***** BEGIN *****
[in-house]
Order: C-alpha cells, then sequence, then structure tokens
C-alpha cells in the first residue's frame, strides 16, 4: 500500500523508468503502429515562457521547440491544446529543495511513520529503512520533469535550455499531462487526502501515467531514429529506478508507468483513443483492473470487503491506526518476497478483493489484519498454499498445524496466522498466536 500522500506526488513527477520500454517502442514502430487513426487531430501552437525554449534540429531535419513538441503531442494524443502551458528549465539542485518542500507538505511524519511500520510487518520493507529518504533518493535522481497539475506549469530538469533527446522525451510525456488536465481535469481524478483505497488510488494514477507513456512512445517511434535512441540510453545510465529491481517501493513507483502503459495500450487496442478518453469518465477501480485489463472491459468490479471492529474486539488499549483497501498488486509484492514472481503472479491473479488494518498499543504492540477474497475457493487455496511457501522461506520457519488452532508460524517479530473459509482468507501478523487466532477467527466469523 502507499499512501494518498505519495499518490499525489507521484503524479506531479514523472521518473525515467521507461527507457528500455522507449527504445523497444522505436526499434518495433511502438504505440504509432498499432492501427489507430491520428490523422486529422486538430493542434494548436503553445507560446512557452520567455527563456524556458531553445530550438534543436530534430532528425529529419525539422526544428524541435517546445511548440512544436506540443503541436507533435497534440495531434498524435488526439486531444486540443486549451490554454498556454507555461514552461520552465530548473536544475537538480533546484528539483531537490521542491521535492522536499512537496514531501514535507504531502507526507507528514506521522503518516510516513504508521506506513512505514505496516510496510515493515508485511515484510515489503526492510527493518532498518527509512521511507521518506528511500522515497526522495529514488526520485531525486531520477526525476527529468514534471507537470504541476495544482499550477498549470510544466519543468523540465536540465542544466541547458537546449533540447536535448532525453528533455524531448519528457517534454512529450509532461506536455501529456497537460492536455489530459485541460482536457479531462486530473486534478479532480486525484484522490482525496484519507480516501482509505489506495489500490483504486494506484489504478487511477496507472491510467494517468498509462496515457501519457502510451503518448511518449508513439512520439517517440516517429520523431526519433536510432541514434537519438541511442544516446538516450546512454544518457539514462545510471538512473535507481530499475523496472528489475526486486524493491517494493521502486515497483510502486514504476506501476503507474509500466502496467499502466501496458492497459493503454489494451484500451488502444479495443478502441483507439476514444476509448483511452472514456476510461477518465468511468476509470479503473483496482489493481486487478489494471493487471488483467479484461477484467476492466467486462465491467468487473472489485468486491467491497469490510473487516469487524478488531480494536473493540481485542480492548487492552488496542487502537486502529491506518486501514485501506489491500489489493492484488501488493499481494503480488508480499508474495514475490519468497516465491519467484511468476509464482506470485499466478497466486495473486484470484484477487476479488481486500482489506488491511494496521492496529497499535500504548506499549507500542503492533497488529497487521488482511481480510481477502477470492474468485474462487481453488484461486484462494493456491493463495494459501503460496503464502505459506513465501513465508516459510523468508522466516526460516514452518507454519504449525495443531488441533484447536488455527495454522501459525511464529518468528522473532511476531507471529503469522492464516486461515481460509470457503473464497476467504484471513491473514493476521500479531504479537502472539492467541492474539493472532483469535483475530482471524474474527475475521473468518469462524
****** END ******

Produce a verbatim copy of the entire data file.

[in-house]
Order: C-alpha cells, then sequence, then structure tokens
C-alpha cells in the first residue's frame, strides 16, 4: 500500500523508468503502429515562457521547440491544446529543495511513520529503512520533469535550455499531462487526502501515467531514429529506478508507468483513443483492473470487503491506526518476497478483493489484519498454499498445524496466522498466536 500522500506526488513527477520500454517502442514502430487513426487531430501552437525554449534540429531535419513538441503531442494524443502551458528549465539542485518542500507538505511524519511500520510487518520493507529518504533518493535522481497539475506549469530538469533527446522525451510525456488536465481535469481524478483505497488510488494514477507513456512512445517511434535512441540510453545510465529491481517501493513507483502503459495500450487496442478518453469518465477501480485489463472491459468490479471492529474486539488499549483497501498488486509484492514472481503472479491473479488494518498499543504492540477474497475457493487455496511457501522461506520457519488452532508460524517479530473459509482468507501478523487466532477467527466469523 502507499499512501494518498505519495499518490499525489507521484503524479506531479514523472521518473525515467521507461527507457528500455522507449527504445523497444522505436526499434518495433511502438504505440504509432498499432492501427489507430491520428490523422486529422486538430493542434494548436503553445507560446512557452520567455527563456524556458531553445530550438534543436530534430532528425529529419525539422526544428524541435517546445511548440512544436506540443503541436507533435497534440495531434498524435488526439486531444486540443486549451490554454498556454507555461514552461520552465530548473536544475537538480533546484528539483531537490521542491521535492522536499512537496514531501514535507504531502507526507507528514506521522503518516510516513504508521506506513512505514505496516510496510515493515508485511515484510515489503526492510527493518532498518527509512521511507521518506528511500522515497526522495529514488526520485531525486531520477526525476527529468514534471507537470504541476495544482499550477498549470510544466519543468523540465536540465542544466541547458537546449533540447536535448532525453528533455524531448519528457517534454512529450509532461506536455501529456497537460492536455489530459485541460482536457479531462486530473486534478479532480486525484484522490482525496484519507480516501482509505489506495489500490483504486494506484489504478487511477496507472491510467494517468498509462496515457501519457502510451503518448511518449508513439512520439517517440516517429520523431526519433536510432541514434537519438541511442544516446538516450546512454544518457539514462545510471538512473535507481530499475523496472528489475526486486524493491517494493521502486515497483510502486514504476506501476503507474509500466502496467499502466501496458492497459493503454489494451484500451488502444479495443478502441483507439476514444476509448483511452472514456476510461477518465468511468476509470479503473483496482489493481486487478489494471493487471488483467479484461477484467476492466467486462465491467468487473472489485468486491467491497469490510473487516469487524478488531480494536473493540481485542480492548487492552488496542487502537486502529491506518486501514485501506489491500489489493492484488501488493499481494503480488508480499508474495514475490519468497516465491519467484511468476509464482506470485499466478497466486495473486484470484484477487476479488481486500482489506488491511494496521492496529497499535500504548506499549507500542503492533497488529497487521488482511481480510481477502477470492474468485474462487481453488484461486484462494493456491493463495494459501503460496503464502505459506513465501513465508516459510523468508522466516526460516514452518507454519504449525495443531488441533484447536488455527495454522501459525511464529518468528522473532511476531507471529503469522492464516486461515481460509470457503473464497476467504484471513491473514493476521500479531504479537502472539492467541492474539493472532483469535483475530482471524474474527475475521473468518469462524